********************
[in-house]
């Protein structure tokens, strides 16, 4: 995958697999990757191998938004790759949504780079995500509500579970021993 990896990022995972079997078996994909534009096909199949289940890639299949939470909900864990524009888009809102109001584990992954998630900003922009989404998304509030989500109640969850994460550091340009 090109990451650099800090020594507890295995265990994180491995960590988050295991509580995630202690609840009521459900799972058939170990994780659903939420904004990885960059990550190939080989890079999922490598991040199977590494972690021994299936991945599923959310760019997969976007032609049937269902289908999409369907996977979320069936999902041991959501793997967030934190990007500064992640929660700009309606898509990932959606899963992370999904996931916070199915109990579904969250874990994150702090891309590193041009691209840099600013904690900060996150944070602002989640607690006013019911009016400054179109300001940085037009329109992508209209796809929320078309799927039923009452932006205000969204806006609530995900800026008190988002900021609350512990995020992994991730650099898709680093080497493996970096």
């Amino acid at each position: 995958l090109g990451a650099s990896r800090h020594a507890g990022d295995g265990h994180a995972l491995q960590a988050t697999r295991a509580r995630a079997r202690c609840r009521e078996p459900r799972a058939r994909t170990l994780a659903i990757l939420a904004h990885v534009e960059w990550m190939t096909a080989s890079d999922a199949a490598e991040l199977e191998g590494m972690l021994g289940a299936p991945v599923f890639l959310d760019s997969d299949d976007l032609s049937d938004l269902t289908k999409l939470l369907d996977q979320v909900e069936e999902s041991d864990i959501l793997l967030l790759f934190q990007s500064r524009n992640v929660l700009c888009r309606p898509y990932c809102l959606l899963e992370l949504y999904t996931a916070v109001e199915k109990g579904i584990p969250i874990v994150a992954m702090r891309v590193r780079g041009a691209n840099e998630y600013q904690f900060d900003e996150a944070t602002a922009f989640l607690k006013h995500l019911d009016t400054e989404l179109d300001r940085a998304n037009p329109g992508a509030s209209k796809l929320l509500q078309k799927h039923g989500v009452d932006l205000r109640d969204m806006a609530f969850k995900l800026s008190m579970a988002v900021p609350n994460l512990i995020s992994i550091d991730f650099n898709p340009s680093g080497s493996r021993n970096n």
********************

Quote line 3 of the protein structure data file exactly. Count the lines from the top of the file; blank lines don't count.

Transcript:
């Amino acid at each position: 995958l090109g990451a650099s990896r800090h020594a507890g990022d295995g265990h994180a995972l491995q960590a988050t697999r295991a509580r995630a079997r202690c609840r009521e078996p459900r799972a058939r994909t170990l994780a659903i990757l939420a904004h990885v534009e960059w990550m190939t096909a080989s890079d999922a199949a490598e991040l199977e191998g590494m972690l021994g289940a299936p991945v599923f890639l959310d760019s997969d299949d976007l032609s049937d938004l269902t289908k999409l939470l369907d996977q979320v909900e069936e999902s041991d864990i959501l793997l967030l790759f934190q990007s500064r524009n992640v929660l700009c888009r309606p898509y990932c809102l959606l899963e992370l949504y999904t996931a916070v109001e199915k109990g579904i584990p969250i874990v994150a992954m702090r891309v590193r780079g041009a691209n840099e998630y600013q904690f900060d900003e996150a944070t602002a922009f989640l607690k006013h995500l019911d009016t400054e989404l179109d300001r940085a998304n037009p329109g992508a509030s209209k796809l929320l509500q078309k799927h039923g989500v009452d932006l205000r109640d969204m806006a609530f969850k995900l800026s008190m579970a988002v900021p609350n994460l512990i995020s992994i550091d991730f650099n898709p340009s680093g080497s493996r021993n970096n």